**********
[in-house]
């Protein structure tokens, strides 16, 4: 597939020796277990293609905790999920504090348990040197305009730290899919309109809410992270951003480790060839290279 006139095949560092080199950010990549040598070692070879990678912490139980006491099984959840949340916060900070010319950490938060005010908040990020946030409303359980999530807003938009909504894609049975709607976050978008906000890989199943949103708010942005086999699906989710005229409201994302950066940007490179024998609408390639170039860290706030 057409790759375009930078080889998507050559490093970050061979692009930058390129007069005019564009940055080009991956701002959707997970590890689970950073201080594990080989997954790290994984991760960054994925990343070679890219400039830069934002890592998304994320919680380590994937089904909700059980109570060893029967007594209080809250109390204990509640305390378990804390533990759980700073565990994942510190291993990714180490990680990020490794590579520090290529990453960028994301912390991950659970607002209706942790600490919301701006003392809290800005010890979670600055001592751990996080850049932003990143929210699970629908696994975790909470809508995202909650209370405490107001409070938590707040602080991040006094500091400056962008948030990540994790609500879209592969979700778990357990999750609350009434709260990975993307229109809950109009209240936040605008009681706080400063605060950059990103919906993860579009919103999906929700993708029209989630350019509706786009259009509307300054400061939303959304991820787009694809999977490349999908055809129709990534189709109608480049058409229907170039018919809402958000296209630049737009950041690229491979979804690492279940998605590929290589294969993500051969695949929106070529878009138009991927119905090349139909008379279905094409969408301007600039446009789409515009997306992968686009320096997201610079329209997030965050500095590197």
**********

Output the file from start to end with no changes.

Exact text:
[in-house]
């Protein structure tokens, strides 16, 4: 597939020796277990293609905790999920504090348990040197305009730290899919309109809410992270951003480790060839290279 006139095949560092080199950010990549040598070692070879990678912490139980006491099984959840949340916060900070010319950490938060005010908040990020946030409303359980999530807003938009909504894609049975709607976050978008906000890989199943949103708010942005086999699906989710005229409201994302950066940007490179024998609408390639170039860290706030 057409790759375009930078080889998507050559490093970050061979692009930058390129007069005019564009940055080009991956701002959707997970590890689970950073201080594990080989997954790290994984991760960054994925990343070679890219400039830069934002890592998304994320919680380590994937089904909700059980109570060893029967007594209080809250109390204990509640305390378990804390533990759980700073565990994942510190291993990714180490990680990020490794590579520090290529990453960028994301912390991950659970607002209706942790600490919301701006003392809290800005010890979670600055001592751990996080850049932003990143929210699970629908696994975790909470809508995202909650209370405490107001409070938590707040602080991040006094500091400056962008948030990540994790609500879209592969979700778990357990999750609350009434709260990975993307229109809950109009209240936040605008009681706080400063605060950059990103919906993860579009919103999906929700993708029209989630350019509706786009259009509307300054400061939303959304991820787009694809999977490349999908055809129709990534189709109608480049058409229907170039018919809402958000296209630049737009950041690229491979979804690492279940998605590929290589294969993500051969695949929106070529878009138009991927119905090349139909008379279905094409969408301007600039446009789409515009997306992968686009320096997201610079329209997030965050500095590197």